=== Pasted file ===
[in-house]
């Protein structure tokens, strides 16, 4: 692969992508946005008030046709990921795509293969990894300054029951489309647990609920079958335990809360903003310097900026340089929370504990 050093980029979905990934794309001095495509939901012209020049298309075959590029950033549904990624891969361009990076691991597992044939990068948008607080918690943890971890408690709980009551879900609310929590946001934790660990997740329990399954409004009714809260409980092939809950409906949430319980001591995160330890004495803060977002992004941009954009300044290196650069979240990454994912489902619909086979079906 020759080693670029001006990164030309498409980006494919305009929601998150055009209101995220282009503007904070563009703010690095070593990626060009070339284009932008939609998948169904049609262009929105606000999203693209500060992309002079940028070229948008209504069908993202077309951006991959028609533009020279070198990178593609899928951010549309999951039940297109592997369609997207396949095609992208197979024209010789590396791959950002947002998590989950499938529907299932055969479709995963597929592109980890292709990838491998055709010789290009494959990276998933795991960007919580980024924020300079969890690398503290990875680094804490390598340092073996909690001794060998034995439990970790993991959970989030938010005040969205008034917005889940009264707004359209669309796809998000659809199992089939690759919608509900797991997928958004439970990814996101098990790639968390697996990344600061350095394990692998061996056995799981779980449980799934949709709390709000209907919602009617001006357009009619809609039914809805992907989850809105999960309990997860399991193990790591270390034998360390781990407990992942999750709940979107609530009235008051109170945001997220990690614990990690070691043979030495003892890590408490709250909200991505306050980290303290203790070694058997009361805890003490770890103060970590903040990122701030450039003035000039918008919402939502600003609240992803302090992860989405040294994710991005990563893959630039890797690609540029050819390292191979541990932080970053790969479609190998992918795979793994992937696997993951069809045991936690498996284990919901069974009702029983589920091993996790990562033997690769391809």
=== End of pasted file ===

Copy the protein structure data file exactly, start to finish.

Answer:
[in-house]
């Protein structure tokens, strides 16, 4: 692969992508946005008030046709990921795509293969990894300054029951489309647990609920079958335990809360903003310097900026340089929370504990 050093980029979905990934794309001095495509939901012209020049298309075959590029950033549904990624891969361009990076691991597992044939990068948008607080918690943890971890408690709980009551879900609310929590946001934790660990997740329990399954409004009714809260409980092939809950409906949430319980001591995160330890004495803060977002992004941009954009300044290196650069979240990454994912489902619909086979079906 020759080693670029001006990164030309498409980006494919305009929601998150055009209101995220282009503007904070563009703010690095070593990626060009070339284009932008939609998948169904049609262009929105606000999203693209500060992309002079940028070229948008209504069908993202077309951006991959028609533009020279070198990178593609899928951010549309999951039940297109592997369609997207396949095609992208197979024209010789590396791959950002947002998590989950499938529907299932055969479709995963597929592109980890292709990838491998055709010789290009494959990276998933795991960007919580980024924020300079969890690398503290990875680094804490390598340092073996909690001794060998034995439990970790993991959970989030938010005040969205008034917005889940009264707004359209669309796809998000659809199992089939690759919608509900797991997928958004439970990814996101098990790639968390697996990344600061350095394990692998061996056995799981779980449980799934949709709390709000209907919602009617001006357009009619809609039914809805992907989850809105999960309990997860399991193990790591270390034998360390781990407990992942999750709940979107609530009235008051109170945001997220990690614990990690070691043979030495003892890590408490709250909200991505306050980290303290203790070694058997009361805890003490770890103060970590903040990122701030450039003035000039918008919402939502600003609240992803302090992860989405040294994710991005990563893959630039890797690609540029050819390292191979541990932080970053790969479609190998992918795979793994992937696997993951069809045991936690498996284990919901069974009702029983589920091993996790990562033997690769391809």